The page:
Even though he always wanted to be a place kicker, it was impossible for DeMatha senior Patrick Fisher to attend summer kicking camps. Fisher's caveat was that he had to be a straight-ahead kicker, and his family feared coaches would try to convert him to the more popular soccer-style kicking method if he went to the camps.

So his offseason workouts composed of taking a tee and ball and going to the stadium at Georgetown Prep, near his family's home in Kensington. His younger brother or cousin or grandfather or mother or father would show up later and help him retrieve balls.

"We knew he'd be over there kicking every night," said Mary Fisher, Patrick's mother. "It was the type of thing where once we'd come home from work or a meeting, we'd go straight over there and help him fetch the balls. We've all put our time in with him."

The work has paid off. Fisher is a three-year starting kicker for the Stags (7-2) and made a 36-yard field goal with 19 seconds left in a 13-11 victory over Good Counsel in the Washington Catholic Athletic Conference semifinals last Monday night.

At 6 feet 5, 240 pounds, Fisher tried other positions, but has always loved kicking most. He has received good coaching even without the summer camps. Former Redskins straight-ahead kicker Mark Moseley has worked with Fisher for the past three summers and attended the Stags' 37-0 victory over O'Connell on Sept. 21.

Fisher wears a special shoe on his right (kicking) foot similar to the type Moseley wore. For punting, however, Fisher wears a regular shoe. He said he changes shoes an average of 25 times per game, including 34 times in the victory over Good Counsel.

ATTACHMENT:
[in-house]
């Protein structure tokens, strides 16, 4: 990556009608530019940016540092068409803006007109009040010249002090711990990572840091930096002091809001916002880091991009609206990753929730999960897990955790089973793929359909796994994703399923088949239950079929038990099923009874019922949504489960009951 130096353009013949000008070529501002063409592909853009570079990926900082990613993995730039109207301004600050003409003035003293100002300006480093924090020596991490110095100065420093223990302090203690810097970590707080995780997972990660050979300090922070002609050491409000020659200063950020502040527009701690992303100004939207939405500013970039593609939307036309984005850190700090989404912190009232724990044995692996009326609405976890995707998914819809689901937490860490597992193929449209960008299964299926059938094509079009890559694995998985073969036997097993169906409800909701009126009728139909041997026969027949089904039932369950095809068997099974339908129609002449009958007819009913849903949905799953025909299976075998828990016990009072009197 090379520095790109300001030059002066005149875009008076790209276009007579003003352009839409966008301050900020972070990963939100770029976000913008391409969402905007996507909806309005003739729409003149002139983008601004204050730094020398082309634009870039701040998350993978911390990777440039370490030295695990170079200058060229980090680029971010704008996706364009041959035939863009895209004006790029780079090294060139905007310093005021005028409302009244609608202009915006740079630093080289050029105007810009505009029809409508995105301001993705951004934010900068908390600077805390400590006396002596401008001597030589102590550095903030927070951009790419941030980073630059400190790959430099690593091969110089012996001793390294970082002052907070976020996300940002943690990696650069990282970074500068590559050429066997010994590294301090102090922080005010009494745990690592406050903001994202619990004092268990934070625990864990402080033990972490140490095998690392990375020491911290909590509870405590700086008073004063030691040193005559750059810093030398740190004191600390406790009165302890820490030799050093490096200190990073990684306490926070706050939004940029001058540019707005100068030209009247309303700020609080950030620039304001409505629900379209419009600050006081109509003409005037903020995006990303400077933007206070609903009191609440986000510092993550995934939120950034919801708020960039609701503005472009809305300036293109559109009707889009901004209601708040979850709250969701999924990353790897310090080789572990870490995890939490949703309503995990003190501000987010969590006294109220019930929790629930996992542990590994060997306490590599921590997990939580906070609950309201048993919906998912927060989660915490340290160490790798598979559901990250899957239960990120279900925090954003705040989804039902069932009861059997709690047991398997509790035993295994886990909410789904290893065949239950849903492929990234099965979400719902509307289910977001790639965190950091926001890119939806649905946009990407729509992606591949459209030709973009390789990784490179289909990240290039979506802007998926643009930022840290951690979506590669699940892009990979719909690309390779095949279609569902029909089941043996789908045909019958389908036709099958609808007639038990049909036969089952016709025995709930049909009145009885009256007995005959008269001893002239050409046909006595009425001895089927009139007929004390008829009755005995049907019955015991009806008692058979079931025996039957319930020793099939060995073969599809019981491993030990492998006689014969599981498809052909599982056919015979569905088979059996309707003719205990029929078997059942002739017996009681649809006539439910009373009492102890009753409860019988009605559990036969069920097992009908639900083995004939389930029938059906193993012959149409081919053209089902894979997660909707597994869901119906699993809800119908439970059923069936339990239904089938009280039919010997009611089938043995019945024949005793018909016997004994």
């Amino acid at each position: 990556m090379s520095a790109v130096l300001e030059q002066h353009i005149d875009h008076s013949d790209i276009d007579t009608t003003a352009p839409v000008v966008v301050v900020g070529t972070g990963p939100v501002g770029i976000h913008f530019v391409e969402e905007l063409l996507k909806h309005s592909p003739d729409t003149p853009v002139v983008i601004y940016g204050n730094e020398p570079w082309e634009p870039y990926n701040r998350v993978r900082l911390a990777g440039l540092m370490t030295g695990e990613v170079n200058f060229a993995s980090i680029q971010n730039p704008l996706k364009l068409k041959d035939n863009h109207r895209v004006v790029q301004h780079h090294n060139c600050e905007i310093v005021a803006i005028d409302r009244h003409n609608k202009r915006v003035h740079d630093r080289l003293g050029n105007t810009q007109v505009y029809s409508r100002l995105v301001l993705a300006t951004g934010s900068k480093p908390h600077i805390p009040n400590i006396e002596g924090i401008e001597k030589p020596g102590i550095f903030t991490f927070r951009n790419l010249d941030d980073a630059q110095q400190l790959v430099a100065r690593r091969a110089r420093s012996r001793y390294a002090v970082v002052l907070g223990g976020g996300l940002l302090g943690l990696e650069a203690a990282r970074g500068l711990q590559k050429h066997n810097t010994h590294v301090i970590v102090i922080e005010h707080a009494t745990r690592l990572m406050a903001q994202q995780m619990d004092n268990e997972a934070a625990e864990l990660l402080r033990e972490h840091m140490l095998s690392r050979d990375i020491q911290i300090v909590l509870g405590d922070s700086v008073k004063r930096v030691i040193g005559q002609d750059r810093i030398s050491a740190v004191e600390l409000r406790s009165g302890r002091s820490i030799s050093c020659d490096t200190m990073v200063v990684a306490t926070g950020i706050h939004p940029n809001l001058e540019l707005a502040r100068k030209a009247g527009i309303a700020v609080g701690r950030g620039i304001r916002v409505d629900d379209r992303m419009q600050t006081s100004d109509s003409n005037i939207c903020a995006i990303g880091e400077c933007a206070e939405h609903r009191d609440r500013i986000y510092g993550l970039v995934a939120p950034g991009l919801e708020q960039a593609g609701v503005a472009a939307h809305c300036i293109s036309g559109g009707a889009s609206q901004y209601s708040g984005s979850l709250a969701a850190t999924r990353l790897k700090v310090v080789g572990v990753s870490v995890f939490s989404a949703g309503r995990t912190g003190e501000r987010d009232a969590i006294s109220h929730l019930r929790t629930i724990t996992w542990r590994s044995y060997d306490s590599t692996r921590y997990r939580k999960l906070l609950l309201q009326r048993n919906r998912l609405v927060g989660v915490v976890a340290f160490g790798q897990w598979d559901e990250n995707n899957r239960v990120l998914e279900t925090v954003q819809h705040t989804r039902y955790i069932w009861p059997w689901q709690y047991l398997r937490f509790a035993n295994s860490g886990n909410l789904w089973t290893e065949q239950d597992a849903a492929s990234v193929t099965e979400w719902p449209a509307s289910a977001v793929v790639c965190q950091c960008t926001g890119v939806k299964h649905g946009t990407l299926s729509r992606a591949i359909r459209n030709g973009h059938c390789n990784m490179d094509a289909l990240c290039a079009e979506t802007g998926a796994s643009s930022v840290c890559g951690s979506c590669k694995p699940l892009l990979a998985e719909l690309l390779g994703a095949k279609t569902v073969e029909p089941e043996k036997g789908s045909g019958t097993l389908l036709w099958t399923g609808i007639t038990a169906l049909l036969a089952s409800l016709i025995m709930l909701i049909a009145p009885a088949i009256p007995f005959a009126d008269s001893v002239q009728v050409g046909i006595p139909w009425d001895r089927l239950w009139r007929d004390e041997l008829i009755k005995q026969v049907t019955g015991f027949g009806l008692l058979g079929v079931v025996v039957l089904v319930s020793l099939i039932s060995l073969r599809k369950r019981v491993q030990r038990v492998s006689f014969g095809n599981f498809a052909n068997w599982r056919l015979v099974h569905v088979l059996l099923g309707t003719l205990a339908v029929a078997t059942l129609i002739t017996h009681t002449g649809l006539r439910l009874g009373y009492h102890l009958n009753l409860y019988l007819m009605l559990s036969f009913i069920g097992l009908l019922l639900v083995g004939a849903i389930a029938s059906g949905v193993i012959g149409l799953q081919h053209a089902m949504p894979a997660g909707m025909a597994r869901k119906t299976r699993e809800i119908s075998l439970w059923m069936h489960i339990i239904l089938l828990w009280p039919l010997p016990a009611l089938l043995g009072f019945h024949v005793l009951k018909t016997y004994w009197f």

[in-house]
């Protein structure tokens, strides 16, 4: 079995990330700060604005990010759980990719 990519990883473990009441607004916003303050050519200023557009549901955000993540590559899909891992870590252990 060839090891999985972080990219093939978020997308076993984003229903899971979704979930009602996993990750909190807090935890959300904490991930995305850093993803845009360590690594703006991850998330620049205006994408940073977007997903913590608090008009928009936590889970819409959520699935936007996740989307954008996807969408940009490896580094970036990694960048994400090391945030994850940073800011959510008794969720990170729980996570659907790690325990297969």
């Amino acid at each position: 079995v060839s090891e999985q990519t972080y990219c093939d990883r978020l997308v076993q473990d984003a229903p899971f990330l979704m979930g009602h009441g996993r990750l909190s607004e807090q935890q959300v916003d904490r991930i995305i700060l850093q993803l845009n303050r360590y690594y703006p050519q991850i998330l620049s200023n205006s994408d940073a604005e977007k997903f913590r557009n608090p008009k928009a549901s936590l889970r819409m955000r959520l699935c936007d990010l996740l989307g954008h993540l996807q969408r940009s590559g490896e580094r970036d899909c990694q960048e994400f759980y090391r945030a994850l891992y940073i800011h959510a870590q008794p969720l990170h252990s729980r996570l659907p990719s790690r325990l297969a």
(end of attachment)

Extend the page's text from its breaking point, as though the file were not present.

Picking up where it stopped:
Fisher has attended DeMatha games since he was a child because his uncle is Stags Coach Bill McGregor. It took one junior varsity practice in 2000 for McGregor to realize that Fisher would do better on the field than as a spectator.

A few DeMatha varsity players were watching the JV tryouts and alerted McGregor that the kicker was doing well, but they didn't know his name. McGregor watched a few kicks, then asked the still-unknown kicker to join the varsity practice.

"I went up to the varsity field, and Coach McGregor didn't know it was me until I took my helmet off for stretching and turned around," Fisher said. "I think he was pretty surprised."

-- Christian Swezey

When Patrick Fisher punts, one might notice he is 6 feet 5, 240 pounds. When he place-kicks, one notices he does not use the almost-universal soccer style.